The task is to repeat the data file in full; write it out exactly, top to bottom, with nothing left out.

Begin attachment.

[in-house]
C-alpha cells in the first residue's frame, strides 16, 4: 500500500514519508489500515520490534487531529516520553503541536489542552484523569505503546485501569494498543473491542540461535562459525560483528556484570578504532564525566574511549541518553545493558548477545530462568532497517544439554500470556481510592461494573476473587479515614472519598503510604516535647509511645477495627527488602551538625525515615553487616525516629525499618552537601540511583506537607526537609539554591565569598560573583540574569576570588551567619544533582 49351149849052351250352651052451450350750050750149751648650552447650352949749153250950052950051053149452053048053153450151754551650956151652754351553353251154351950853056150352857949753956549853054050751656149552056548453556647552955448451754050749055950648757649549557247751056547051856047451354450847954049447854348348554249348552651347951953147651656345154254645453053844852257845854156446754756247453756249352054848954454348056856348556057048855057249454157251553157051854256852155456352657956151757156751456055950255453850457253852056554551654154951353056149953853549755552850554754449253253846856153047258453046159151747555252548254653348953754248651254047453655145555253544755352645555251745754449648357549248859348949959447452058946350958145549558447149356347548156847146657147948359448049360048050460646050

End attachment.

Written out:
[in-house]
C-alpha cells in the first residue's frame, strides 16, 4: 500500500514519508489500515520490534487531529516520553503541536489542552484523569505503546485501569494498543473491542540461535562459525560483528556484570578504532564525566574511549541518553545493558548477545530462568532497517544439554500470556481510592461494573476473587479515614472519598503510604516535647509511645477495627527488602551538625525515615553487616525516629525499618552537601540511583506537607526537609539554591565569598560573583540574569576570588551567619544533582 49351149849052351250352651052451450350750050750149751648650552447650352949749153250950052950051053149452053048053153450151754551650956151652754351553353251154351950853056150352857949753956549853054050751656149552056548453556647552955448451754050749055950648757649549557247751056547051856047451354450847954049447854348348554249348552651347951953147651656345154254645453053844852257845854156446754756247453756249352054848954454348056856348556057048855057249454157251553157051854256852155456352657956151757156751456055950255453850457253852056554551654154951353056149953853549755552850554754449253253846856153047258453046159151747555252548254653348953754248651254047453655145555253544755352645555251745754449648357549248859348949959447452058946350958145549558447149356347548156847146657147948359448049360048050460646050